The Last Ice Merchant

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January 4, 2014

After a day at Hacienda La Cinega, we started moving towards Chimborazo. On our way, we stayed at the Alta Montana, a retreat run by Rodrigo. Rodrigo is a very interesting Ecuadorian, having spent much of his life in the mountains and traveling. Several years back, he was the producer of a documentary on The Last Ice Merchant of Chimborazo, which has won awards at many international festivals.

The Alta Montana has a prime location: situated in the shadow of Chimborazo, it is across the street from a picturesque tourism-driven railroad station. This makes for some spectacular views, with sunset falling behind the mountain even if the peak is covered by clouds. This also happens to be the station from which the Ice Merchant, Baltazar, climbs to nearly 5000 meters (~16,400 feet) on the slopes of Chimborazo to break ice off the glacier. He then wraps this ice in straw, loads it on mules and brings it down the mountain. Once a common way to get ice in Ecuador, it has been replaced with more modern techniques like refrigeration. Baltazar is the last ice merchant and is famous in Ecuador for keeping the tradition. Most of his ice is used to cool drinks in the market or to make ice cream (as his brother now does with Baltazar's ice, having given up the ice merchant trade).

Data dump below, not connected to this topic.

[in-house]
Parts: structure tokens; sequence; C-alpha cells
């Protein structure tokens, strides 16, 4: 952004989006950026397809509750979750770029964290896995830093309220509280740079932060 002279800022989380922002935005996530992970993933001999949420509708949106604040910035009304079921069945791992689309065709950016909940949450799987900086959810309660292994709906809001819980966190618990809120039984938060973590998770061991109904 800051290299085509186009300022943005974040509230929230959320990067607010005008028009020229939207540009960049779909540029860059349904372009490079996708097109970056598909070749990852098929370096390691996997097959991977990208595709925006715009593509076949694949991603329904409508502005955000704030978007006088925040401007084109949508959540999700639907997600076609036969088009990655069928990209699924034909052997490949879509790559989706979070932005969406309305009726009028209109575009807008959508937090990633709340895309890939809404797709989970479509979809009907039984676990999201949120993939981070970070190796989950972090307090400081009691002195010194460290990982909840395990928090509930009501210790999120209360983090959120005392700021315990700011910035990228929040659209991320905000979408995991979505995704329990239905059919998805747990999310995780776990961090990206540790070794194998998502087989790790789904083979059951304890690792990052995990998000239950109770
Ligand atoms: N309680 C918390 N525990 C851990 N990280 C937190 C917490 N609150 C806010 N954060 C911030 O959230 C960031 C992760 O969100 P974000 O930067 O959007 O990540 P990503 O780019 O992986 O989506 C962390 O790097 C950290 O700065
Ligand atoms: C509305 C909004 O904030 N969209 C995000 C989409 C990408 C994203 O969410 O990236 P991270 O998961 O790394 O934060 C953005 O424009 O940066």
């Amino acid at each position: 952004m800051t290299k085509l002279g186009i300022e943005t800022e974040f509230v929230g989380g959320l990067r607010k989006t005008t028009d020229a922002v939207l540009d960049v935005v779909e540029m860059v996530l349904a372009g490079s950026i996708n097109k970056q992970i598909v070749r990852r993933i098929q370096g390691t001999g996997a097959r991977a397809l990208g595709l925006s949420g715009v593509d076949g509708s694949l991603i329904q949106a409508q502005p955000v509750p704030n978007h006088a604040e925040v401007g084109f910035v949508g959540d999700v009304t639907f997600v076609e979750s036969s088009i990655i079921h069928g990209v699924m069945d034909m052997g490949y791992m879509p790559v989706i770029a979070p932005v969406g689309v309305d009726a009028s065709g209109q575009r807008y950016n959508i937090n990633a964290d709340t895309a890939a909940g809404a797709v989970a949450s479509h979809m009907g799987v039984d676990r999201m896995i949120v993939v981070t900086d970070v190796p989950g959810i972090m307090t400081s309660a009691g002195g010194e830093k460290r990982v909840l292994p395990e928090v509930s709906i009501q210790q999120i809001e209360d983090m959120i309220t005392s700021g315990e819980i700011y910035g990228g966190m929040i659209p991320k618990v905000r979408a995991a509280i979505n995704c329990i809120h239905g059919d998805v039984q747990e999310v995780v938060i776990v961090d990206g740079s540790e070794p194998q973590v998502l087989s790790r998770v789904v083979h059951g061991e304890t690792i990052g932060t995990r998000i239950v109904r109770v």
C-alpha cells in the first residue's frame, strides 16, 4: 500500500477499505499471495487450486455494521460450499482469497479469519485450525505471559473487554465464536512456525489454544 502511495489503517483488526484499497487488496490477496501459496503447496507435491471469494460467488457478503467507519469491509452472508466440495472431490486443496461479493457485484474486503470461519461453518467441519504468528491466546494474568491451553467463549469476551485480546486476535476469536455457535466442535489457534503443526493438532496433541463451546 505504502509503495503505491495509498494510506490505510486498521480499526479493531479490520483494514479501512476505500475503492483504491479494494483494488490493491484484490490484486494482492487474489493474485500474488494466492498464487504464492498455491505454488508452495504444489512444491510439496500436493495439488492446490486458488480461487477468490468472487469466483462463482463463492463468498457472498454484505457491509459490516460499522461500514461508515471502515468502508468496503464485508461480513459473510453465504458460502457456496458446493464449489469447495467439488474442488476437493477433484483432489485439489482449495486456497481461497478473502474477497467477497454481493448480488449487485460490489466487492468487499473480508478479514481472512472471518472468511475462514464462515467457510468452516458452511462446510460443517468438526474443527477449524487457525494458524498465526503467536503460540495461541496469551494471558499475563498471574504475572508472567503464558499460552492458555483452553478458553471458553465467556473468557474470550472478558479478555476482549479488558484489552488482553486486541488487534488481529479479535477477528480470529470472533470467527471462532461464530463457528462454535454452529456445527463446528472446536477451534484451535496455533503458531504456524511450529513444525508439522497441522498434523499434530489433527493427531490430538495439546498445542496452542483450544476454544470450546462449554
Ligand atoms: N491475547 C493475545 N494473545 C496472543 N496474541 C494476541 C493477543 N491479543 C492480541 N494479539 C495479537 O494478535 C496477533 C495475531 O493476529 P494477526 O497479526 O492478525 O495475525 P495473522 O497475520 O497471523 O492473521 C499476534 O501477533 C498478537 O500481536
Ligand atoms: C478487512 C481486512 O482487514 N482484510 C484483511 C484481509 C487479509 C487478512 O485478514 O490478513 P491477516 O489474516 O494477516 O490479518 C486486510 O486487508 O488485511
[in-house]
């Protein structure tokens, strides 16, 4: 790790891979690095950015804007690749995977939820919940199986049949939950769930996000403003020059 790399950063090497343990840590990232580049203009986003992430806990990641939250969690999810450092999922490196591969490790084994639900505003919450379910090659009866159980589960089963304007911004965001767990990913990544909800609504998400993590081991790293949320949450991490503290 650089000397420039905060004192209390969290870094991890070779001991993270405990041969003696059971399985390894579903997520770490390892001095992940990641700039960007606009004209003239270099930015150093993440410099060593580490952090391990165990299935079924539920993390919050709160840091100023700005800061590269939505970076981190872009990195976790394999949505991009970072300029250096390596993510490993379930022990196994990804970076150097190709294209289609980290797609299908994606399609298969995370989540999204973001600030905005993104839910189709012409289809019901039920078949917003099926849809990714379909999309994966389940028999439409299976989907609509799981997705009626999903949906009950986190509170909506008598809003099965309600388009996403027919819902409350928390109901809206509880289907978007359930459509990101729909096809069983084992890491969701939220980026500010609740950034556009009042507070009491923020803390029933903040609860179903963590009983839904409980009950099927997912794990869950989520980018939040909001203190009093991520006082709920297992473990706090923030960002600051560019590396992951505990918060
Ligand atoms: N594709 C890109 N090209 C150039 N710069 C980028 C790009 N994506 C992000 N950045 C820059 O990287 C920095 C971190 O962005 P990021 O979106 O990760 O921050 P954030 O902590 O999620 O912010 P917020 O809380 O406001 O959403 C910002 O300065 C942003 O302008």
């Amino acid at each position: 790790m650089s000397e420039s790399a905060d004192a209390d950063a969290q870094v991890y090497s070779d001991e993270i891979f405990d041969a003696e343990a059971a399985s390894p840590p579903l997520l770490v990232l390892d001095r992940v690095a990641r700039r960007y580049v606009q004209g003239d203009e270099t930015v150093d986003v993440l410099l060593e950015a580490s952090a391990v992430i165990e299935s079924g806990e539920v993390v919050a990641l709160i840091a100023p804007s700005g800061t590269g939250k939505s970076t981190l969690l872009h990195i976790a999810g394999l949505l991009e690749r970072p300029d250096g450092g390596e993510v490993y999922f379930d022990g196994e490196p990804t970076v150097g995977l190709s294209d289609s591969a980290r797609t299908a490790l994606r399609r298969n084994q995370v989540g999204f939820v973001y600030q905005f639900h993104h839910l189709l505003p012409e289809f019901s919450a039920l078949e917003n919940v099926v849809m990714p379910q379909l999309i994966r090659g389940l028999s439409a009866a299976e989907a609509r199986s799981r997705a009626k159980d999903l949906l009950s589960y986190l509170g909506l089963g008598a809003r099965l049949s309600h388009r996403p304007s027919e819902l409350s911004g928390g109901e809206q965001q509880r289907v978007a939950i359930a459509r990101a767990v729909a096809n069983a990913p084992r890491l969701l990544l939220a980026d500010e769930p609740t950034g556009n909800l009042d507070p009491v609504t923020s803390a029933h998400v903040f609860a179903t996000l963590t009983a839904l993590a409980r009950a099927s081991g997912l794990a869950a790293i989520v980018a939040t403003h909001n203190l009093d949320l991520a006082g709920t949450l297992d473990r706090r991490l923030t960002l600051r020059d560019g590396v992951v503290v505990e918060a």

As luck would have it, today was one of the days that Baltazar was taking the train with his ice. Rodrigo introduced us to him and told us some of his stories (like Baltazar's first trip to a big city, when he went to Quito to fly to New York City for a film festival, and much of the fun had on that journey). A very nice surprise and an interesting perspective on the mountain we were about to climb. Hopefully some of Baltazar's dedication will rub off on us and we'll be able to successfully summit the peak.

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